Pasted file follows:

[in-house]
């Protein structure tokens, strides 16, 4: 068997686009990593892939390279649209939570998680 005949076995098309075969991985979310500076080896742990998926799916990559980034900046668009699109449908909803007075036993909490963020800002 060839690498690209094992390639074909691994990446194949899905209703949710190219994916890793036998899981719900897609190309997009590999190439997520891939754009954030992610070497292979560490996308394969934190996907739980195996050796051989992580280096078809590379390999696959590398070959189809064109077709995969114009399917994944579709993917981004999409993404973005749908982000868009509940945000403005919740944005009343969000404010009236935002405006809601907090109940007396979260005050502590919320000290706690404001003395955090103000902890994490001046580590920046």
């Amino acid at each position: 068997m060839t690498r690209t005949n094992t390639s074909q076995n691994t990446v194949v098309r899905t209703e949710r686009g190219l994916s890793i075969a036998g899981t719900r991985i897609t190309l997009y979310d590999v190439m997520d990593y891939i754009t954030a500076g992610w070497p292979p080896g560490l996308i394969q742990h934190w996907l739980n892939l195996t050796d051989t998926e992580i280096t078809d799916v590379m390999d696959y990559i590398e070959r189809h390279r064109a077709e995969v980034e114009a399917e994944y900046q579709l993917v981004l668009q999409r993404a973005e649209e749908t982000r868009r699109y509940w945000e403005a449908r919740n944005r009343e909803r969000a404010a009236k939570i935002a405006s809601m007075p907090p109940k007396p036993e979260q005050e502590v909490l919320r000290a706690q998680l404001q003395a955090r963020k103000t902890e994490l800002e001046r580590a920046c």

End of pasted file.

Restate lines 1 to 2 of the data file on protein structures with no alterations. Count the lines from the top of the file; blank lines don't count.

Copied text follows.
[in-house]
């Protein structure tokens, strides 16, 4: 068997686009990593892939390279649209939570998680 005949076995098309075969991985979310500076080896742990998926799916990559980034900046668009699109449908909803007075036993909490963020800002 060839690498690209094992390639074909691994990446194949899905209703949710190219994916890793036998899981719900897609190309997009590999190439997520891939754009954030992610070497292979560490996308394969934190996907739980195996050796051989992580280096078809590379390999696959590398070959189809064109077709995969114009399917994944579709993917981004999409993404973005749908982000868009509940945000403005919740944005009343969000404010009236935002405006809601907090109940007396979260005050502590919320000290706690404001003395955090103000902890994490001046580590920046």